Financial law firm launches first global crypto crimes database

Financial law firm launches first global crypto crimes database

In an example of the “Wild West” cryptocurrency industry continuing to be tamed, a law firm out of Virginia has created the first database of judicial cases in order to help the legal community gather resources in an effort to prosecute crypto-centered criminals and further clean up the Bitcoin ecosystem. The Blockchain Litigation Database (BLG) brings together into one central repository all crypto cases from across different jurisdictions in order to allow an easy search of data in building court cases.

The database was created by law firm Murphy & McGonigle. The firm already represents a number of high-profile clients in the financial and digital currency spaces, including Morgan Stanley, Capital One, Coinbase and Bittrex, and BLG was almost certainly developed in response to a personal observation that a lack of centralized data was available.

BLG actually made its debut last year. It tracks mostly U.S. cases that involve digital currencies, blockchain and crypto mining companies, exchanges, crypto-investment platforms and more, according to a report authored by Murphy & McGonigle partner Daniel M. Payne. That report, published this past February, has Payne asserting, “The combination of the seemingly limitless potential for cryptocurrencies with a marketplace that is not fully prepared to regulate or capitalize on their use makes for a ripe litigation environment. We expect to 2019 will provide more of the same in terms of these trends, at least in the near term.”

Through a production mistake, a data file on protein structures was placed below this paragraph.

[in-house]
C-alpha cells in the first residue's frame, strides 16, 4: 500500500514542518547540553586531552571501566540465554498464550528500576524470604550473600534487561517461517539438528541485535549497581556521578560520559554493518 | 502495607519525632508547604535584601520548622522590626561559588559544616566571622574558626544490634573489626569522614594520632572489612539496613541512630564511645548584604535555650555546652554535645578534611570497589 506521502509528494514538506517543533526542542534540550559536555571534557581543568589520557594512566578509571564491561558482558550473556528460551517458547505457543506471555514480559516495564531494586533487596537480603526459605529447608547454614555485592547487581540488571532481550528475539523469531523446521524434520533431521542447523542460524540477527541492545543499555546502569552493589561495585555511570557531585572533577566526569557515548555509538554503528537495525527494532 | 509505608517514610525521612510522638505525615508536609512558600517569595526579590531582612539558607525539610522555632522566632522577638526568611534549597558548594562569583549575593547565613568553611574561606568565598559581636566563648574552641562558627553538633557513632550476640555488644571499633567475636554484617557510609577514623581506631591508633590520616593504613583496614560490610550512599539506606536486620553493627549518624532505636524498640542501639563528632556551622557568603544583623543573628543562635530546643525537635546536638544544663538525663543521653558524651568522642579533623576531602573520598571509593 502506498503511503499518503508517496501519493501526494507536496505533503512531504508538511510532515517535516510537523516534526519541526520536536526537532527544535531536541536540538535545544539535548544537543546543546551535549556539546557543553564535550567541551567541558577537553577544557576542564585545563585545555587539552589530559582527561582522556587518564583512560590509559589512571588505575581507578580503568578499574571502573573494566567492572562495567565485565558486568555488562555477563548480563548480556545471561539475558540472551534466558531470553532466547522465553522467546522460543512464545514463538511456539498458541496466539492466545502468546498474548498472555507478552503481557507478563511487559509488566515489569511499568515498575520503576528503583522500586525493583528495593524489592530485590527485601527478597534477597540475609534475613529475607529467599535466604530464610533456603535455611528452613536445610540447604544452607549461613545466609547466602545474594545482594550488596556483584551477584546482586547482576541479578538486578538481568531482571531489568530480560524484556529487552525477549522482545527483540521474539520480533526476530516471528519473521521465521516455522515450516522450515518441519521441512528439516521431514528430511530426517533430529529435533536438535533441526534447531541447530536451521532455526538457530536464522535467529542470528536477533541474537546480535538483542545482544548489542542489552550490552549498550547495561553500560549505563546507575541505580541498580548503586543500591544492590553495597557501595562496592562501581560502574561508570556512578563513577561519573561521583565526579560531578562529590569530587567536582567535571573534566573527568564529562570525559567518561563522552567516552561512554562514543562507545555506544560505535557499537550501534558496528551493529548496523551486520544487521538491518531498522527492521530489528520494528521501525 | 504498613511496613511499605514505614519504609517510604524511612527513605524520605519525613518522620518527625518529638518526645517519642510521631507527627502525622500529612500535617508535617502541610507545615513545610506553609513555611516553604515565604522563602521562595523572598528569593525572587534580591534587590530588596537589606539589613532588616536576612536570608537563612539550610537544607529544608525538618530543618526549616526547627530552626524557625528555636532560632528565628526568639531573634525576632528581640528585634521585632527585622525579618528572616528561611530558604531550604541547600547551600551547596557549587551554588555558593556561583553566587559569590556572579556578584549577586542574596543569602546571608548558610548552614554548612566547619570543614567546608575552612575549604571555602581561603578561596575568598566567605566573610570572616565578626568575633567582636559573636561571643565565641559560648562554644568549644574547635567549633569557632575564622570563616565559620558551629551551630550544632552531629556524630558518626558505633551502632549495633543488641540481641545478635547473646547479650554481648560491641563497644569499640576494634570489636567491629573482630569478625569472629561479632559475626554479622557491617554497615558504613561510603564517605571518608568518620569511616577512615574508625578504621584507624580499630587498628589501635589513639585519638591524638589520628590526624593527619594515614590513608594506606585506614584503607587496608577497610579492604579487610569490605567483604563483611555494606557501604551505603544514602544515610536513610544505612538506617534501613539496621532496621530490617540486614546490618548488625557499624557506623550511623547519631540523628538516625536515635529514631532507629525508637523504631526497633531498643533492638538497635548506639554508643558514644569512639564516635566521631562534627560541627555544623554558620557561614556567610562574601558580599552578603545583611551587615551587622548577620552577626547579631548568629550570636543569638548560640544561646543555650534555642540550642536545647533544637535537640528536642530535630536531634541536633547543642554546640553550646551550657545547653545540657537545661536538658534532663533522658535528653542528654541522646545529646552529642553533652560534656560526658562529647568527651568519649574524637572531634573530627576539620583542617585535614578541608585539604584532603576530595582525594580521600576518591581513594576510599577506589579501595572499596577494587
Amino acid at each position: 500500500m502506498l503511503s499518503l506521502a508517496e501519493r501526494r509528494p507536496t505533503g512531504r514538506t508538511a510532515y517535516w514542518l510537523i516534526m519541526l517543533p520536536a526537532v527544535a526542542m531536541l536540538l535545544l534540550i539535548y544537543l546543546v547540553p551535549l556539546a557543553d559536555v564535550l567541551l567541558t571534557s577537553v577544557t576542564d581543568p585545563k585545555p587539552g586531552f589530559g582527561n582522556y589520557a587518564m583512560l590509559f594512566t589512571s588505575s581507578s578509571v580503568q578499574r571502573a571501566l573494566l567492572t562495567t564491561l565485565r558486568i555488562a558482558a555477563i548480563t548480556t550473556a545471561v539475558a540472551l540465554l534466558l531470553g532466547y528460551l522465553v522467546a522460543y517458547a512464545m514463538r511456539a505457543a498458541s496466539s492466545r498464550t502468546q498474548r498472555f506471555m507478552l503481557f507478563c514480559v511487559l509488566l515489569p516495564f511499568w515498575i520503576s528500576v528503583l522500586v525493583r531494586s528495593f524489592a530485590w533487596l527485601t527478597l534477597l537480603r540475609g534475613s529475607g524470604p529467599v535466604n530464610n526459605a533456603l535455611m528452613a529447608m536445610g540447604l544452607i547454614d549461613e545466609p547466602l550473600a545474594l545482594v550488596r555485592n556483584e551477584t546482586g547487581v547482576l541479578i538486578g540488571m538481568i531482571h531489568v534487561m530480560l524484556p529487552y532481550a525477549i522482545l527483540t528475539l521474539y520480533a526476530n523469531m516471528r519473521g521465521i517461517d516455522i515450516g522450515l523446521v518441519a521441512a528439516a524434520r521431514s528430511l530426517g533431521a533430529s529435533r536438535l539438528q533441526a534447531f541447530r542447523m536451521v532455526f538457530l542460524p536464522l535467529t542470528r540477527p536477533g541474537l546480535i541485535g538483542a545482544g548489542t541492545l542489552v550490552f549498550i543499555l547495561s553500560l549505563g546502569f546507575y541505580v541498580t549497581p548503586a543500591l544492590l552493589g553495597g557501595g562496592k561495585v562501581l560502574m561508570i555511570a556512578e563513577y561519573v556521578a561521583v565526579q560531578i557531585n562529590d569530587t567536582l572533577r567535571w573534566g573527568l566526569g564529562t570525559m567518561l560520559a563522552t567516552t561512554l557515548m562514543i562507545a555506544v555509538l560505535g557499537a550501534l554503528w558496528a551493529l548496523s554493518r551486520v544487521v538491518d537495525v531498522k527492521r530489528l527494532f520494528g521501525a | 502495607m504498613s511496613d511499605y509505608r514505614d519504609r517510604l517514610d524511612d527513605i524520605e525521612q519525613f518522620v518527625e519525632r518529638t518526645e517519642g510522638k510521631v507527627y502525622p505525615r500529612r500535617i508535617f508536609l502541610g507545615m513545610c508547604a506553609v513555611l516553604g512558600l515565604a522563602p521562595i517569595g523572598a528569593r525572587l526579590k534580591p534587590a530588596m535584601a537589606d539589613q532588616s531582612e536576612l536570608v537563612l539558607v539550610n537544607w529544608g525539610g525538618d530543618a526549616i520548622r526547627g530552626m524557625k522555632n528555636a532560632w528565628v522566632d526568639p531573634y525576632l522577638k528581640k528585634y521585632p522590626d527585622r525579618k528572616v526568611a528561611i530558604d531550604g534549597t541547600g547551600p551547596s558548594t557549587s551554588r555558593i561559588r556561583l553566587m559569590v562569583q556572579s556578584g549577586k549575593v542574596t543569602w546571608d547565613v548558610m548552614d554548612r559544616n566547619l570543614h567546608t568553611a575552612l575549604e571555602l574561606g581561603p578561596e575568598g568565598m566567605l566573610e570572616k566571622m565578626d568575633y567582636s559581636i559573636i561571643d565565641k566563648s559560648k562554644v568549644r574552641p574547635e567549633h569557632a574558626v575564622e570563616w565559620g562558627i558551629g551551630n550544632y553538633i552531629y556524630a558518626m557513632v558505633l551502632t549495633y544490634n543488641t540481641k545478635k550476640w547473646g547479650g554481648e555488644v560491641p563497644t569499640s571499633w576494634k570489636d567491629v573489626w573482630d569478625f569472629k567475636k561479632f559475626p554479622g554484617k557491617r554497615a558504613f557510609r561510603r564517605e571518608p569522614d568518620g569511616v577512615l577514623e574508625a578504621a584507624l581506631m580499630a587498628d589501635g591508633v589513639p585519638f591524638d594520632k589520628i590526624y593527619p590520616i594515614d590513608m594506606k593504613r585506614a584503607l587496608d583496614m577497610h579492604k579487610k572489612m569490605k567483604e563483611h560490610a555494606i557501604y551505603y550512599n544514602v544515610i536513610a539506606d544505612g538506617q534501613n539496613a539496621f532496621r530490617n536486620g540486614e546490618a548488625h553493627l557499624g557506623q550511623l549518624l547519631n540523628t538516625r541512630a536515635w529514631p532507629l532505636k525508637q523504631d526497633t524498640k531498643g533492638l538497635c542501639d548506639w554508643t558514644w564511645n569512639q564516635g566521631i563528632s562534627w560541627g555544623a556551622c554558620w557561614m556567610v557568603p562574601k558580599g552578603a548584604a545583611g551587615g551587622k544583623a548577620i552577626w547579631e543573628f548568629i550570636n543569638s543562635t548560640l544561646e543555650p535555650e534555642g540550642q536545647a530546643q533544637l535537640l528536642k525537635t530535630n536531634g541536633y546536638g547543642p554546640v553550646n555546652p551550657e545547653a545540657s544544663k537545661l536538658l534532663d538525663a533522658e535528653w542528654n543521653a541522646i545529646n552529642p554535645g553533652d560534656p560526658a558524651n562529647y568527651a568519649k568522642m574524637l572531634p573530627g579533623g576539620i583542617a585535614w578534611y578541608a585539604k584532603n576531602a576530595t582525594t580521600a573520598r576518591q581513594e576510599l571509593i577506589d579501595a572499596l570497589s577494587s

Payne isn’t wrong. The former head of the BTCe exchange, Alexander Vinnick, is facing a U.S.-based civil case worth $110 million filed by the acting director of the U.S. Financial Crime Enforcement Network, Jamal El-Hindi. Pocketinns, an Ethereum startup, is looking at prosecution in New Jersey over a failure to adhere to that state’s securities laws. These are just two of the over 250 cases that are now categorized on the BLG.

For the most part, legitimate crypto-related companies are willing to be regulated. They want governments to introduce regulations that will foster growth and maturity. This was the original idea behind Bitcoin – to work with, not against, governments – and those projects that speak out against government or regulatory oversight are the ones that need to be avoided.

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